Among the 11 new Johor state exco members appointed, nine are Malay Muslims, one is Chinese and one is Indian.
The two members representing the minority races are Dr Chong Fat Full, Johor’s Consumerism, Human Resources and Unity Committee Chairman and Mr Vidyananthan Ramanadhan, Johor’s Health and Environment Committee Chairman.
Some Johor residents are concerned that this may not be an accurate representation of the state’s ethnic composition. They say that the rights of minorities and the issues they face may not get the required attention.
Fisherman Toh Kok Siang, who lives in Kampung Ayer Masin near Pulau Kukup, said he thinks the concerns of the Chinese community will be lower on the agenda.
“They will prioritise the needs of the Malays first, but this is expected. There is only one Chinese in the new exco. It is going to be more difficult for the poor Chinese population to qualify for public housing, get jobs and education subsidy in Chinese schools. It’s back to the old days when UMNO was in power,” said Mr Toh.
“At least PH had more Chinese state exco members, who could better understand and identify with the minority sentiments,” he added.
The previous Johor state government included Mr Jimmy Phua, who was exco chairman for International Trade, Investment and Utility, Dr Suppiah Ramakrishnan, chairman for Consumerism, Domestic Trade and Unity and Ms Liow Cai Tung, state exco chairperson for Tourism, Women, Family and Community Development Committee chairman.
Skudai assemblyman Tan Hong Pin, who was exco chairman for Local Government, Science and Technology, was dropped from the line-up after the team was revamped in April 2019.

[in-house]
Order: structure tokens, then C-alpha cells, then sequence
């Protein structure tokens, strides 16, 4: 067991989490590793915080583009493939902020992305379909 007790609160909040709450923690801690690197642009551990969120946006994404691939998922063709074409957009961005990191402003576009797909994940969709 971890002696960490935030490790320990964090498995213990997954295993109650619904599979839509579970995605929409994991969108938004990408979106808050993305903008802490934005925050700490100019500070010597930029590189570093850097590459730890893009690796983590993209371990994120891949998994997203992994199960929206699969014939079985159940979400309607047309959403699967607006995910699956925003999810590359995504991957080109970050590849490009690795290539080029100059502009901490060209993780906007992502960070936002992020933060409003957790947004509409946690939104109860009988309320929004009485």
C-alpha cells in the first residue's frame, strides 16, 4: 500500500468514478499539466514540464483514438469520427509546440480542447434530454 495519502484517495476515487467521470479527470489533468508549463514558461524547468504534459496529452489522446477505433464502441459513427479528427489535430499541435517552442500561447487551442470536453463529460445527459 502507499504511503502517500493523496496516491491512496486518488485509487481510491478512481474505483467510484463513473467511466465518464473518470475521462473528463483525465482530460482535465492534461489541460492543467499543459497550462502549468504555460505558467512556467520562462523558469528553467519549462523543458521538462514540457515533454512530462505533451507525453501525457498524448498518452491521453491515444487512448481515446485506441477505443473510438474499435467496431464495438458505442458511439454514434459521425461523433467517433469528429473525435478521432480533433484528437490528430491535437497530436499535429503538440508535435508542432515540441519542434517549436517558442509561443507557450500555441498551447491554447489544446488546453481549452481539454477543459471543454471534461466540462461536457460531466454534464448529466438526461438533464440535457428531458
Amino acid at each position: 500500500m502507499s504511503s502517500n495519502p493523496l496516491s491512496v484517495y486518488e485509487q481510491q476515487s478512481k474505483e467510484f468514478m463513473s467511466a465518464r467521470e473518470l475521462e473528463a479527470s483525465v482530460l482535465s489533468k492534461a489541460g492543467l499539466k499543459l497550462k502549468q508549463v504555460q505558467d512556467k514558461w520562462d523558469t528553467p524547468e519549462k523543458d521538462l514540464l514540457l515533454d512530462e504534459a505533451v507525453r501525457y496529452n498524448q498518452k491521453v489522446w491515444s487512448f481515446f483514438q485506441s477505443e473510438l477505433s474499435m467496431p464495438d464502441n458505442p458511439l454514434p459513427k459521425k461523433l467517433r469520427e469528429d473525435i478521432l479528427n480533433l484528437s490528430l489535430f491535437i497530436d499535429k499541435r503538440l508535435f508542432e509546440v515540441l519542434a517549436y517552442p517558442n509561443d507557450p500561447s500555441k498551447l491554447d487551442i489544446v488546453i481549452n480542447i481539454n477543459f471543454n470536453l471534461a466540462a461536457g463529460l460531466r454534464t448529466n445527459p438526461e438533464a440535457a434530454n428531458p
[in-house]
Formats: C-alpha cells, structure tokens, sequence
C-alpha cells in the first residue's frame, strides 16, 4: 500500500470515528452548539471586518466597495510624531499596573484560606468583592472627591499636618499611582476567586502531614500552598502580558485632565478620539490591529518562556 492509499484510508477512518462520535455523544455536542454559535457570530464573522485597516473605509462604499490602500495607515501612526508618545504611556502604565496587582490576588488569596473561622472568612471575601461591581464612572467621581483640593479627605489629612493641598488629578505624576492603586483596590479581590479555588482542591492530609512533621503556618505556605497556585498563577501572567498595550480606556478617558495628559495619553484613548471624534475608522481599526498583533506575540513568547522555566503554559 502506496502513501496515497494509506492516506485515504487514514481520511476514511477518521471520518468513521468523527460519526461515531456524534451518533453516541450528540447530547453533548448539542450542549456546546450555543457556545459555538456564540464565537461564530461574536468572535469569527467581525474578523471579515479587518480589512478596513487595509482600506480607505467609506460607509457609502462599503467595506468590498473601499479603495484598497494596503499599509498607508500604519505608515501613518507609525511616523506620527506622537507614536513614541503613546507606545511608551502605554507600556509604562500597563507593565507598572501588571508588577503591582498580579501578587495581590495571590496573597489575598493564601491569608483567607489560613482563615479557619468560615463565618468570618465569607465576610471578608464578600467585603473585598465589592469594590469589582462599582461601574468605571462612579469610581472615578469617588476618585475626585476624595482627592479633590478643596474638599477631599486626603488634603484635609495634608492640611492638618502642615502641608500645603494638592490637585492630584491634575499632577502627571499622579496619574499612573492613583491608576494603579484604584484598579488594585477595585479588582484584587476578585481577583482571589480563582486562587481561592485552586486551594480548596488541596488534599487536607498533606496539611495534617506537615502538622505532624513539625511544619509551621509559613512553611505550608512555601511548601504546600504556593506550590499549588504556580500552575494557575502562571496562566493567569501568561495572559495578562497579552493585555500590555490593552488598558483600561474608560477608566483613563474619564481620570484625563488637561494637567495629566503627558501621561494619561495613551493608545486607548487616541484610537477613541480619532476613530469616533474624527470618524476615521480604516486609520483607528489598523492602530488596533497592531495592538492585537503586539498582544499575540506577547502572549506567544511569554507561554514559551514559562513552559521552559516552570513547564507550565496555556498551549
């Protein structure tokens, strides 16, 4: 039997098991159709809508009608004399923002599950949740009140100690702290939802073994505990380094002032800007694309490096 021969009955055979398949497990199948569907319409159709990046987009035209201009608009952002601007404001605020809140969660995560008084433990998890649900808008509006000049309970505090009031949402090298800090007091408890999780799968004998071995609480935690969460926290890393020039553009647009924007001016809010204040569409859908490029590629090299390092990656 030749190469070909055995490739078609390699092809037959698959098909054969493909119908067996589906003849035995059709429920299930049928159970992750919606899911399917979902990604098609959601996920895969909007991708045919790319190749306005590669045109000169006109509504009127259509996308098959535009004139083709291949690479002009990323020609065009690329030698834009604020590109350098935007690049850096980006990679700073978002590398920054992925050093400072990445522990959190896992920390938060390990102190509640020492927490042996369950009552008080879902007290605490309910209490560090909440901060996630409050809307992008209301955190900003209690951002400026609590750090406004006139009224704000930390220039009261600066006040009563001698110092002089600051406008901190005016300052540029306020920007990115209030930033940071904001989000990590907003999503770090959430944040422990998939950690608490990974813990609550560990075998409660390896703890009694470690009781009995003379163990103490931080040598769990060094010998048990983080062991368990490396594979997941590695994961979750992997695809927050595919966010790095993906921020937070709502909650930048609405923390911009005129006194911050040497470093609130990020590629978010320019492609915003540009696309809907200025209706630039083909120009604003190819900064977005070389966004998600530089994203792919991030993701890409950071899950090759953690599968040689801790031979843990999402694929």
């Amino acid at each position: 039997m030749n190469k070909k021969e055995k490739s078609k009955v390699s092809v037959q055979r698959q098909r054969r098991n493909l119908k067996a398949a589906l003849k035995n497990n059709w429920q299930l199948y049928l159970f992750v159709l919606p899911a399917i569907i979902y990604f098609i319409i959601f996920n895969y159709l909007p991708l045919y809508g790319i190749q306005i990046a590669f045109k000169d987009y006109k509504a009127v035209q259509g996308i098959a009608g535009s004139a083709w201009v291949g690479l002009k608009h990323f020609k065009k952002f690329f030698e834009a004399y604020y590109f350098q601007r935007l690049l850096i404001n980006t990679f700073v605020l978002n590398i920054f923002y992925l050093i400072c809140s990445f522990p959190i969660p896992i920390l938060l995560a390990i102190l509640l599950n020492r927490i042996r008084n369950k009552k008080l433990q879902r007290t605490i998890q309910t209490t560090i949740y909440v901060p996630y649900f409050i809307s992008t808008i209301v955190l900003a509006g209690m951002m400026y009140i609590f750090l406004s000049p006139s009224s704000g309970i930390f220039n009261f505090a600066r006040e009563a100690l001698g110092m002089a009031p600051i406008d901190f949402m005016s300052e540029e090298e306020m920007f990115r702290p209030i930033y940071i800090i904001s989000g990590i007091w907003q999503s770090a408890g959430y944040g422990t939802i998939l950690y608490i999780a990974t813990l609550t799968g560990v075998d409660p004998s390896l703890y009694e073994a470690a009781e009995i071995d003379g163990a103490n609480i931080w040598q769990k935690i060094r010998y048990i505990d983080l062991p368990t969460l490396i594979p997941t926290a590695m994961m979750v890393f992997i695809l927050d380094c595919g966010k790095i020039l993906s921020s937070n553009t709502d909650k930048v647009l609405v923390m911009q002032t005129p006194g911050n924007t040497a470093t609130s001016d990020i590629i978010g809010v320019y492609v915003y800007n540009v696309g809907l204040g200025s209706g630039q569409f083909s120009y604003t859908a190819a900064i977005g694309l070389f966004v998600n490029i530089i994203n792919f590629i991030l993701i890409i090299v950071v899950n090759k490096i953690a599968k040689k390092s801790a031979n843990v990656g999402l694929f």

HIGH HOPES FOR JOHOR CHINESE LAWMAKERS IN FEDERAL CABINET
Others are more sanguine.
Mr Dennis Lim, who owns a homestay in Kampung Ayer Masin, said that he was optimistic that the minorities in Johor could be better served because both federal Members of Parliament (MPs) from the Malaysian Chinese Association (MCA) have been appointed in Mr Muhyiddin Yassin’s Cabinet.
MP for Tanjung Piai, Dr Wee Jeck Seng, whose constituency includes Kukup and Kampung Ayer Masin, was appointed by Mr Muhyiddin as Deputy Minister of Plantation Industries and Commodities.
Moreover, MP for Ayer Hitam, also a constituency in Johor, and MCA President Wee Ka Siong was appointed Minister of Transport.
Mr Lim said both these appointments were a good sign that “Chinese voices would be represented in Parliament”.
He expressed hope that both these MPs would represent the concerns of the Chinese population, in particular boosting tourism in Kampung Ayer Masin. The area, which was popular among tourists, has become deserted since the spread of COVID-19.
“It’s a dead town now. Our businesses are all struggling. Hopefully our MP Dr Wee can help raise this so the government can help us,” said Mr Lim.
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Despite this, the Democratic Action Party (DAP), a component party for PH, has questioned whether ethnic Chinese and Indian MPs in the ruling coalition, both at the state and federal level, are able to represent the minorities effectively.
Mr Ong Lian Peng, head of DAP’s branch in Kampung Ayer Masin, told CNA that MPs like Dr Wee would still need to go through “superiors in high levels” to fight for certain policies or financial development aid.
“Even though I’m from PH, I think Dr Wee is a good MP. He wants to help the Chinese population living here (in Kampung Ayer Masin),” said Mr Ong.
“But he doesn’t have much say, MCA does not have much power in the Perikatan Nasional coalition. Dr Wee’s hands are tied,” he noted.
On the new state government, Mr Ong said Johoreans should wait and see if it will be able to govern well.
“We want to see resources being allocated to all schools fairly, even Chinese-language schools. PH was good, they channeled resources properly. We are scared that with the new government, there will be an unfair distribution of resources,” said the seafood restaurant owner.